When T.S. Elliot penned that line in his 1922 poem “The Waste Land,” he certainly reflected feelings of death and despair. However, he couldn’t have known just how poignant those themes would be throughout the remainder of the 20th century.
Referred to by some academics as “the century of genocide,” the 1900s saw mass atrocities in places like Cambodia, Bosnia, Rwanda, Darfur and Eastern Europe—all with significant dates in April to mark either the beginning or height of mass killing. However, a long-time alliance with Turkey has restrained U.S. recognition of the genocide of more than 1 million Armenians in 1915 by Ottoman Turks who continue to deny such accusations.
One hundred years later, even if we are not concerned with holding the Turkish government accountable, perhaps we should cash in on more recent promises made by our very own presidential office.
“My firmly held conviction [is] that the Armenian Genocide is not an allegation, a personal opinion, or a point of view, but rather a widely documented fact supported by an overwhelming body of historical evidence,” President Barack Obama said in a 2008 presidential campaign statement. “The facts are undeniable. As President I will recognize the Armenian Genocide.”
That leaves little room for interpretation, if you ask us. Yet somehow Obama has escaped seven April Armenian Genocide anniversaries without the acknowledgement he promised.
There is similarly small room for interpretation regarding whether there was genocide against the Armenians.
“We have I think incontrovertible evidence that the Armenian massacres of the First World War constitute the first modern genocide,” historian Eugene Rogan told National Public Radio in a Morning Edition interview. “But it remains something of an official refusal.”
Rogan, who wrote a book called “The Fall of the Ottomans,” says that even the Ottoman Turks recognized the deliberate and murderous actions they were committing at the time.
“In 1919, members of the Ottoman Parliament were talking about the deliberate mass murder of Armenians,” Rogan said. “But the word genocide hadn’t been coined yet. They used the word massacres.”
Moreover, a decision to recognize the plight of the Armenians would not be completely out of the interest of foreign policy officials. In fact, the acknowledgment and prevention of genocide is apparently a norm that Capitol Hill takes quite seriously.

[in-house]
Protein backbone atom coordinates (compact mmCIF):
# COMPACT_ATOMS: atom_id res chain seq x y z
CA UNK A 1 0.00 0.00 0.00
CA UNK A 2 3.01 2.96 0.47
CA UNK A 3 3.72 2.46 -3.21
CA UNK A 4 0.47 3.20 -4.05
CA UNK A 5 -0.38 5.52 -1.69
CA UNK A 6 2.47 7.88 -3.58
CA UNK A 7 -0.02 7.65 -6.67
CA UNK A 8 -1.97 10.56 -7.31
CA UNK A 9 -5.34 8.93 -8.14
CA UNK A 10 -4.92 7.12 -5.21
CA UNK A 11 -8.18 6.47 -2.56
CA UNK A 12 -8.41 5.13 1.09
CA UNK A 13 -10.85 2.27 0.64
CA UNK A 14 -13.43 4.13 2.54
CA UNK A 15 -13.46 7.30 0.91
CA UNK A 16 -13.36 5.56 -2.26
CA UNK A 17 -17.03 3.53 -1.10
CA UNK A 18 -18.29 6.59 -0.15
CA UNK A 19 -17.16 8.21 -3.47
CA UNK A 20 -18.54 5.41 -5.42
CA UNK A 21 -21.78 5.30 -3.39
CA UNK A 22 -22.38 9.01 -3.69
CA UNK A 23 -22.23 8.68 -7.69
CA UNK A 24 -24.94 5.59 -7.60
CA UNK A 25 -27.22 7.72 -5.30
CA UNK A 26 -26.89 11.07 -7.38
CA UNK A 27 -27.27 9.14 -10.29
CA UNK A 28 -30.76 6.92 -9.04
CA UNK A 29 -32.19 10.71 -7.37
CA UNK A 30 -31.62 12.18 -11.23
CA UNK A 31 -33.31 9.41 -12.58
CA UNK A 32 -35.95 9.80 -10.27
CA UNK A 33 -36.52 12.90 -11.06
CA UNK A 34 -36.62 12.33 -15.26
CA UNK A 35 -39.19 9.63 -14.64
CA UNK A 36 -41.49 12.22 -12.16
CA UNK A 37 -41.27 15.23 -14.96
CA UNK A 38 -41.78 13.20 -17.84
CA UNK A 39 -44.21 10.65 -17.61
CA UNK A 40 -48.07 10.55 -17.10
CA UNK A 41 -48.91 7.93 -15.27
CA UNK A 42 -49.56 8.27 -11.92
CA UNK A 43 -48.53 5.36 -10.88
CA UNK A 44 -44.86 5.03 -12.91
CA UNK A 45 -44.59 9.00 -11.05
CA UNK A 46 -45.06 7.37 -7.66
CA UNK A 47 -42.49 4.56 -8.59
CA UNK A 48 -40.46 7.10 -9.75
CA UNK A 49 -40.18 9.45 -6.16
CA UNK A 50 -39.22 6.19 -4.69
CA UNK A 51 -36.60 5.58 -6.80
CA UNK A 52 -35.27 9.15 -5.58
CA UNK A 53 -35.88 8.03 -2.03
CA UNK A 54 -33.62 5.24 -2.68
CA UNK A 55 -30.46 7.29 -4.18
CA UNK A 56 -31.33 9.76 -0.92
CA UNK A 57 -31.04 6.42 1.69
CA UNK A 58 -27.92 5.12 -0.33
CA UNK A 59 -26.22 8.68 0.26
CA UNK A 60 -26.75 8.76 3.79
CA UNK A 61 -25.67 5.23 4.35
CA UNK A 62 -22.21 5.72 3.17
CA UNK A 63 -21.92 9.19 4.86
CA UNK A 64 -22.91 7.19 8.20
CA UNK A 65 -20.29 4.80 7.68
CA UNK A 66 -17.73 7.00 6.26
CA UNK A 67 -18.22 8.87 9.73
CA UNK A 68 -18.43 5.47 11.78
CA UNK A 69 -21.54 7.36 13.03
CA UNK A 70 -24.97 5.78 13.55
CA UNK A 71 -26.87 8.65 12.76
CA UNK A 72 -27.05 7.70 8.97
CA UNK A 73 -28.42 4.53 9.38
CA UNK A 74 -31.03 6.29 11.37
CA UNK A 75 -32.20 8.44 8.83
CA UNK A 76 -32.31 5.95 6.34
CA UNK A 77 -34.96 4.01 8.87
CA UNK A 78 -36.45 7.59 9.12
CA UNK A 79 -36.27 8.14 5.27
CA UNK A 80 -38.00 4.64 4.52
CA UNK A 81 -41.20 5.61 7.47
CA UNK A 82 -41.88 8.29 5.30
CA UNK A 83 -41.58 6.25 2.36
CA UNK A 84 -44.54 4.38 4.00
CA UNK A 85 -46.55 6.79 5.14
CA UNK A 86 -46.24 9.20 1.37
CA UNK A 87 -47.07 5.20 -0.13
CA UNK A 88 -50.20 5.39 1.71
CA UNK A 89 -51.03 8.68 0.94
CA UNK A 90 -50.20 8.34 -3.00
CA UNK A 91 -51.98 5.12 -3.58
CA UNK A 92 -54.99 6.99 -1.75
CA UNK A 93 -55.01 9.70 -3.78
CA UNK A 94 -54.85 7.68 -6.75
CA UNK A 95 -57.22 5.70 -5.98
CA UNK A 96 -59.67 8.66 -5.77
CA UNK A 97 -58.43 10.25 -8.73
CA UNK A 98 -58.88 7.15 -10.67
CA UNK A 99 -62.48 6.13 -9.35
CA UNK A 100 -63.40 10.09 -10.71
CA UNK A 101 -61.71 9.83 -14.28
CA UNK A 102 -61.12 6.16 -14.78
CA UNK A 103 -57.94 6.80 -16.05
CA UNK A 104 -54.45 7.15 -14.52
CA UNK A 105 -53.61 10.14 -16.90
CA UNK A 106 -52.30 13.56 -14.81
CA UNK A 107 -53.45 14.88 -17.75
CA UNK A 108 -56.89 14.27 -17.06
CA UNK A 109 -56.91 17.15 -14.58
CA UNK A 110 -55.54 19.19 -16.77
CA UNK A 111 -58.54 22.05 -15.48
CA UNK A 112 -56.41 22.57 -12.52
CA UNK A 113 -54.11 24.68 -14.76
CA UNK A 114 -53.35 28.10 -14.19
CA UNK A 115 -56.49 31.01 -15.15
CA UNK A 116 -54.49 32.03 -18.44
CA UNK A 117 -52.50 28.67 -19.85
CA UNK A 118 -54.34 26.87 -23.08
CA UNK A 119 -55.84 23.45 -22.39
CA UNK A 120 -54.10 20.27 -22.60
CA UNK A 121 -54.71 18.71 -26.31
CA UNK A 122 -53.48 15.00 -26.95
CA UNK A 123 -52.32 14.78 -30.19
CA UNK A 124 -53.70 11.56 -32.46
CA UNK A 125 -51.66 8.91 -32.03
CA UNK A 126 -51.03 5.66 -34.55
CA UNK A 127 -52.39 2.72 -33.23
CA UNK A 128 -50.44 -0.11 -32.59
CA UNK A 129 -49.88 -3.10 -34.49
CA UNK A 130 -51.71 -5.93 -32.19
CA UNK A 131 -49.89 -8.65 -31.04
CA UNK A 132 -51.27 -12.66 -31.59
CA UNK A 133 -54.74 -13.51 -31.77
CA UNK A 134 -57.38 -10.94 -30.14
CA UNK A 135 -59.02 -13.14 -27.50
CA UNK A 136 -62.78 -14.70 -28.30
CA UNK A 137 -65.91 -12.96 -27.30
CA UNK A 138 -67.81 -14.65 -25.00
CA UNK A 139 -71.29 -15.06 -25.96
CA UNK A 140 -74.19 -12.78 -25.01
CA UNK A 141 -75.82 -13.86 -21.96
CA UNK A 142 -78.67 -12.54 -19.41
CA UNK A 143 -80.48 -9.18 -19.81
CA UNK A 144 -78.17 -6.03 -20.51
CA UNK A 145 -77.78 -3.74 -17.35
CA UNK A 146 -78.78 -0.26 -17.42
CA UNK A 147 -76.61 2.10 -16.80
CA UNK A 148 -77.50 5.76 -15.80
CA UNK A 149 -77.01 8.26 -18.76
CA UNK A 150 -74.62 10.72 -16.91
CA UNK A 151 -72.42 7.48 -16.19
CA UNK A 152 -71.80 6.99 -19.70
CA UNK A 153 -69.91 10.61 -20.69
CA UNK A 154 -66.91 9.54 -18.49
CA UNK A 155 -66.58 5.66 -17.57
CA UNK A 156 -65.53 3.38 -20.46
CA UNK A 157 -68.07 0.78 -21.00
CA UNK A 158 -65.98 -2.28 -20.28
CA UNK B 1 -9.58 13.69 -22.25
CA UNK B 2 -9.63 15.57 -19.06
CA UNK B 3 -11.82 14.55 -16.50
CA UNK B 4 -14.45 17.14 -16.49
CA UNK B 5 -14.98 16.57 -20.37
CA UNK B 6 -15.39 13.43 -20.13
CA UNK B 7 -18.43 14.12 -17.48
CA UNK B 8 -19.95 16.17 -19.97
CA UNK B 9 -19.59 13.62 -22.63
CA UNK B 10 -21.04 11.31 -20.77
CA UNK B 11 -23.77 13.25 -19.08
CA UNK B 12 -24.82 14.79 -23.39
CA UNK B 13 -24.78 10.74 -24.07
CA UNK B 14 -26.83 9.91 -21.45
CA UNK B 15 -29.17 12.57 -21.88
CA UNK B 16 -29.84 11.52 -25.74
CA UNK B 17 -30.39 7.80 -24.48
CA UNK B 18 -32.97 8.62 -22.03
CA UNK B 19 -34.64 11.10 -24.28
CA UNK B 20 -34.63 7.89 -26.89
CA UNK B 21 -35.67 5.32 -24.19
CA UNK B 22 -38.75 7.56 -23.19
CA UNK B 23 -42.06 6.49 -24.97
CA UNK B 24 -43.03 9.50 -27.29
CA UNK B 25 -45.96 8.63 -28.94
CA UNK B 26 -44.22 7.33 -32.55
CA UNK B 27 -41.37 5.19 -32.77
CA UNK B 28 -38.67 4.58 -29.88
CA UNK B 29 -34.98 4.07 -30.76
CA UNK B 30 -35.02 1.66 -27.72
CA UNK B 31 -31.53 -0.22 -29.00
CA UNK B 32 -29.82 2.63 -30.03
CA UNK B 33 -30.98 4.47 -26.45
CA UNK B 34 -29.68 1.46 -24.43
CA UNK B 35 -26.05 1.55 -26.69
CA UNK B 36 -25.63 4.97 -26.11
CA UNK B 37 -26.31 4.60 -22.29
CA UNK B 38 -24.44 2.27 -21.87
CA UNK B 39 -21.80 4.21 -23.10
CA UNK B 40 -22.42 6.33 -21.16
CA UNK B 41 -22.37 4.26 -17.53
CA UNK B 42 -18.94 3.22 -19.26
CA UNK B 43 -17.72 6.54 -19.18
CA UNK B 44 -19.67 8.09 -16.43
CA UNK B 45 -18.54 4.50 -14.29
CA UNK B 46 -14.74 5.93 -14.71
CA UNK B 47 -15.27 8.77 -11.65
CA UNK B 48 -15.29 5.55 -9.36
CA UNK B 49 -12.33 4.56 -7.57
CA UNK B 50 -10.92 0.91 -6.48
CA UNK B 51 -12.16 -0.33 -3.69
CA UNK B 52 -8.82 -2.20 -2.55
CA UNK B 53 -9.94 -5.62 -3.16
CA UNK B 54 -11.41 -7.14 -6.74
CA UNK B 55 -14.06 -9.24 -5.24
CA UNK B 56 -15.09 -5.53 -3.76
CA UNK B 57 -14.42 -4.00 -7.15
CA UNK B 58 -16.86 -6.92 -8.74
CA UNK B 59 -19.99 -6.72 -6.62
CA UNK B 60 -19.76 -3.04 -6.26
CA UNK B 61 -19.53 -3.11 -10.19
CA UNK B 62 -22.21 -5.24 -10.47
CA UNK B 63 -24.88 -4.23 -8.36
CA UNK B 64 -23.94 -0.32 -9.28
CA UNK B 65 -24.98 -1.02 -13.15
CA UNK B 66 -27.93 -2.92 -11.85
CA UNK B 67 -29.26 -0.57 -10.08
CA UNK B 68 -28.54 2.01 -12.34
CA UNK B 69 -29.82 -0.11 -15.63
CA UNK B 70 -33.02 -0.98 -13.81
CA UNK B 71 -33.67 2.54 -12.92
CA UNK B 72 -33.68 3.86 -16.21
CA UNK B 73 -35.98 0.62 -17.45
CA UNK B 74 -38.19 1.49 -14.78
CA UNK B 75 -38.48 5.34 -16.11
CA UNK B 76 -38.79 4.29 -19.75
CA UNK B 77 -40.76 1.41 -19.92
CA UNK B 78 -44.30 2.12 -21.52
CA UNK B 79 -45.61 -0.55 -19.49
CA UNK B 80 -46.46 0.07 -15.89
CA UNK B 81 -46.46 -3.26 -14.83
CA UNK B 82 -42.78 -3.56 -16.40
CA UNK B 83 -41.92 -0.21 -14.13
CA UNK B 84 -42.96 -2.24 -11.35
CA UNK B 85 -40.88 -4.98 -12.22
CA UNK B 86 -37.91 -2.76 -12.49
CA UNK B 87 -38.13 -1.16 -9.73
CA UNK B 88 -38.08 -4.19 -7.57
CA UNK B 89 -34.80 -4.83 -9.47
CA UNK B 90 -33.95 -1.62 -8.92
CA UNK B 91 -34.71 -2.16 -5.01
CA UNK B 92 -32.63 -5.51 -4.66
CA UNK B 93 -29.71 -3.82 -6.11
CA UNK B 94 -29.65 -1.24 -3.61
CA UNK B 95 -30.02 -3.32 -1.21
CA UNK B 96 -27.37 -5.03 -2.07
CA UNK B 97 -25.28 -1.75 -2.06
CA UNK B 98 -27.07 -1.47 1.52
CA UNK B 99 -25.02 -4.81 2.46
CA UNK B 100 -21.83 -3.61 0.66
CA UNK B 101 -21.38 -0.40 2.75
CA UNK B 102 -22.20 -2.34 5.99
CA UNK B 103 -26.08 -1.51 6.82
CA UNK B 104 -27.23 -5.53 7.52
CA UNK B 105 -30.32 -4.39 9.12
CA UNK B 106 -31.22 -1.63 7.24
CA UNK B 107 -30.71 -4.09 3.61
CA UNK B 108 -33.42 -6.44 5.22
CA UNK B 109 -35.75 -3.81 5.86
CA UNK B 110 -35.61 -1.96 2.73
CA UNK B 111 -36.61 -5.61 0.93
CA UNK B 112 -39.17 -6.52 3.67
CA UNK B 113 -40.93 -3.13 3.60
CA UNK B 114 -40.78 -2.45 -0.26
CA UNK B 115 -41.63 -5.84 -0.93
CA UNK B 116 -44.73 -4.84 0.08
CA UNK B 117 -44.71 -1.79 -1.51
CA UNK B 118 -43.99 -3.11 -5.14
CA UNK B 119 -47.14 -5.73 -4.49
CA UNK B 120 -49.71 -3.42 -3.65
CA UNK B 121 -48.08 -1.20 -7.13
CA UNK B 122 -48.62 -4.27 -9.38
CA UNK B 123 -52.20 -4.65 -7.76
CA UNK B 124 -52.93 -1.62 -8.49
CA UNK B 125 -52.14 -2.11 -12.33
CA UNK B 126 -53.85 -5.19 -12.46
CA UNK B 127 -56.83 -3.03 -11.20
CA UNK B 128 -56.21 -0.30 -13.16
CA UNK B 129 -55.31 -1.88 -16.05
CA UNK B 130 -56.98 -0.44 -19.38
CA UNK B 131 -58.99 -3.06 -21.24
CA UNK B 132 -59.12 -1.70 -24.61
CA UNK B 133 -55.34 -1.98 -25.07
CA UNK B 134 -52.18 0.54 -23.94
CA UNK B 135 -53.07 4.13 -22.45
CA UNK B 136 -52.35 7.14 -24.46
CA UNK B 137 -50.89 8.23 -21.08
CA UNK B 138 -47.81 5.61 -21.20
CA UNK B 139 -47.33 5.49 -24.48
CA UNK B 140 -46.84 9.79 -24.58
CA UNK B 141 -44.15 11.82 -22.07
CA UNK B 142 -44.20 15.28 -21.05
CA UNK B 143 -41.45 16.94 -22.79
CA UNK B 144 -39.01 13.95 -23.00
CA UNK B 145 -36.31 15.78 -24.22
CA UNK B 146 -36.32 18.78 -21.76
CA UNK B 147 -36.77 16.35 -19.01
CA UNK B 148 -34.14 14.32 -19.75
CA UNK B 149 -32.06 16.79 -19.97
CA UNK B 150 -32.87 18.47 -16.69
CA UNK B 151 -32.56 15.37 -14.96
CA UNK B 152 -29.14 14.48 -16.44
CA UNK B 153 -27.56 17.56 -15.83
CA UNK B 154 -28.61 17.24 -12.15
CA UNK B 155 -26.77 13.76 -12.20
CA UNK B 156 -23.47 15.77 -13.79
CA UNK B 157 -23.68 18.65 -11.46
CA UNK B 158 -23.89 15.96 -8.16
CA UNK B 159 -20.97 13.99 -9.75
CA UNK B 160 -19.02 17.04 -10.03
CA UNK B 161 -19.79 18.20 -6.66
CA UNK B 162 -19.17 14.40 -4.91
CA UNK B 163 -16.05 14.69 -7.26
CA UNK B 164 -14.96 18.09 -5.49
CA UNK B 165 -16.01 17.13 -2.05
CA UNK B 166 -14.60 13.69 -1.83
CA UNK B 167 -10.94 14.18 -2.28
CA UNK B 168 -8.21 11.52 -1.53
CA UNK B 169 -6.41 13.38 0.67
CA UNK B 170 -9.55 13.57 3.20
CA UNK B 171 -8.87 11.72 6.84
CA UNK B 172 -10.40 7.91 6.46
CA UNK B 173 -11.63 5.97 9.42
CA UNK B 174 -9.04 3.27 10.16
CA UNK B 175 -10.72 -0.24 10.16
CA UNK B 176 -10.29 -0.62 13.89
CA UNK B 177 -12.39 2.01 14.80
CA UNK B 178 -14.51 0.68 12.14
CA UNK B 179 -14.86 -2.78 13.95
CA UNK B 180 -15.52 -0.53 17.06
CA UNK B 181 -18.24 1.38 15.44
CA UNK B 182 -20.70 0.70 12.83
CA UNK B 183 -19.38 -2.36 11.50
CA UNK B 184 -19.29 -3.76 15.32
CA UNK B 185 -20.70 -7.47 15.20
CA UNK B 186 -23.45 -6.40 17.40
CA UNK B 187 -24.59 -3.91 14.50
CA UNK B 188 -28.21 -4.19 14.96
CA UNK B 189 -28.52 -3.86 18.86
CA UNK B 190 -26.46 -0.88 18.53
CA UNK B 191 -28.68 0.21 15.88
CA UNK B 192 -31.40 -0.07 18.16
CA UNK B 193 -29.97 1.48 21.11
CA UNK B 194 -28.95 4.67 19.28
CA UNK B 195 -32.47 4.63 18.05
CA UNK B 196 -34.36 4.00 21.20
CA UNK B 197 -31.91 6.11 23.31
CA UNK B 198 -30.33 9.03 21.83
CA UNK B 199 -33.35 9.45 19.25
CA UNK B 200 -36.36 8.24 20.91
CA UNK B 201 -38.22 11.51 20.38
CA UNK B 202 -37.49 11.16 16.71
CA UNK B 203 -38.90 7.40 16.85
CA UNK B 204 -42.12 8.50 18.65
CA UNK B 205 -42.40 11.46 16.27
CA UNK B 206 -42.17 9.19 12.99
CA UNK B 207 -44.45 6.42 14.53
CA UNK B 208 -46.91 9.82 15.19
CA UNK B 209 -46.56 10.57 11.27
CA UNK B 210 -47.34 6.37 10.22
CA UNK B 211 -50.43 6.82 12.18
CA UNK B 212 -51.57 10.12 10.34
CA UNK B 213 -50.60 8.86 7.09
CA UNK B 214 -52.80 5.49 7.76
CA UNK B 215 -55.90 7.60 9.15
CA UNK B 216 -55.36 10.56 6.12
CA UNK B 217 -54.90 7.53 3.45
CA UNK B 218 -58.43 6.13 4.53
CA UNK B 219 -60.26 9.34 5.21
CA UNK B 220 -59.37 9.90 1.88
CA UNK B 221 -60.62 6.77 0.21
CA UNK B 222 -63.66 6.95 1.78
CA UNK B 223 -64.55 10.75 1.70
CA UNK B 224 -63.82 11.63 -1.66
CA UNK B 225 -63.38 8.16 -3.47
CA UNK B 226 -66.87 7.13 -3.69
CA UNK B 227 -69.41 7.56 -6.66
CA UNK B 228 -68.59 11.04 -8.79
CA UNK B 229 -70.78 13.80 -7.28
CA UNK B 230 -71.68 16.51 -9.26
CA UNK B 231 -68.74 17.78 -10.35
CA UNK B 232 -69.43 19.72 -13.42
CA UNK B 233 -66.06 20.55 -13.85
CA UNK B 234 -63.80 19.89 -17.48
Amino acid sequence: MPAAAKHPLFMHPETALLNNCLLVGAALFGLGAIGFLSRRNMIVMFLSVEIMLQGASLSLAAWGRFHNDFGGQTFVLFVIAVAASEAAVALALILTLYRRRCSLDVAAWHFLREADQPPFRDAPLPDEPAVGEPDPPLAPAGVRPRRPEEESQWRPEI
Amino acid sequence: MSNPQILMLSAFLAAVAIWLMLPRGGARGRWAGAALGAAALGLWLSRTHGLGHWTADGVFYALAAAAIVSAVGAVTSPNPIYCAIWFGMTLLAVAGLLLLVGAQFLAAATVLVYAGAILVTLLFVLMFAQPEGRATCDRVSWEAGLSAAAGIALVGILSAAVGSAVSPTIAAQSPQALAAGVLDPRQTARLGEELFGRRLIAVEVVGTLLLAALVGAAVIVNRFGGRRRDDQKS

“Preventing mass atrocities and genocide is a core national security interest and a core moral responsibility of the United States of America,” President Barack Obama said in a 2012 speech at the U.S. Holocaust Memorial Museum. “This is not an afterthought. This is not a sideline in our foreign policy.”
And as British House of Lords member Baroness Cox articulates, prevention beings with recognition.
“If nations are allowed to commit genocide with impunity, to hide their guilt in a camouflage of lies and denials, there is a real danger that other brutal regimes will be encouraged to attempt genocides,” Cox said.
In formally acknowledging the genocide, the U.S. government would join 43 of the 50 U.S. states and more than two dozen countries including France, Italy, Russia, Canada, Switzerland, Sweden, Argentina, Lebanon, Poland and Venezuela.
It also would not be the first time that members of the U.S. government recognize such historical facts. Obama’s recognition would follow acknowledgement by The House of Representatives in 1975 and 1984, as well as by President Ronald Reagan in a Presidential Proclamation issued on April 22, 1981. Congressional resolutions aimed at doing the same officially at the national level have never become law.
But with the centennial anniversary of the massacres approaching on April 24, it is time to put this case to rest—if not in honor of the hundreds of thousands of victims, then for the legitimacy of the U.S. government’s commitment to genocide prevention.
It’s true; April’s track record on genocide has not been good. However, this April there is an historic chance for human rights to triumph, if only our commitment to human dignity comes before our commitment to Turkish denial.
A version of this post was submitted as part of an assignment for a J404: Interpretation of Contemporary Affairs course with Professor James Baughman.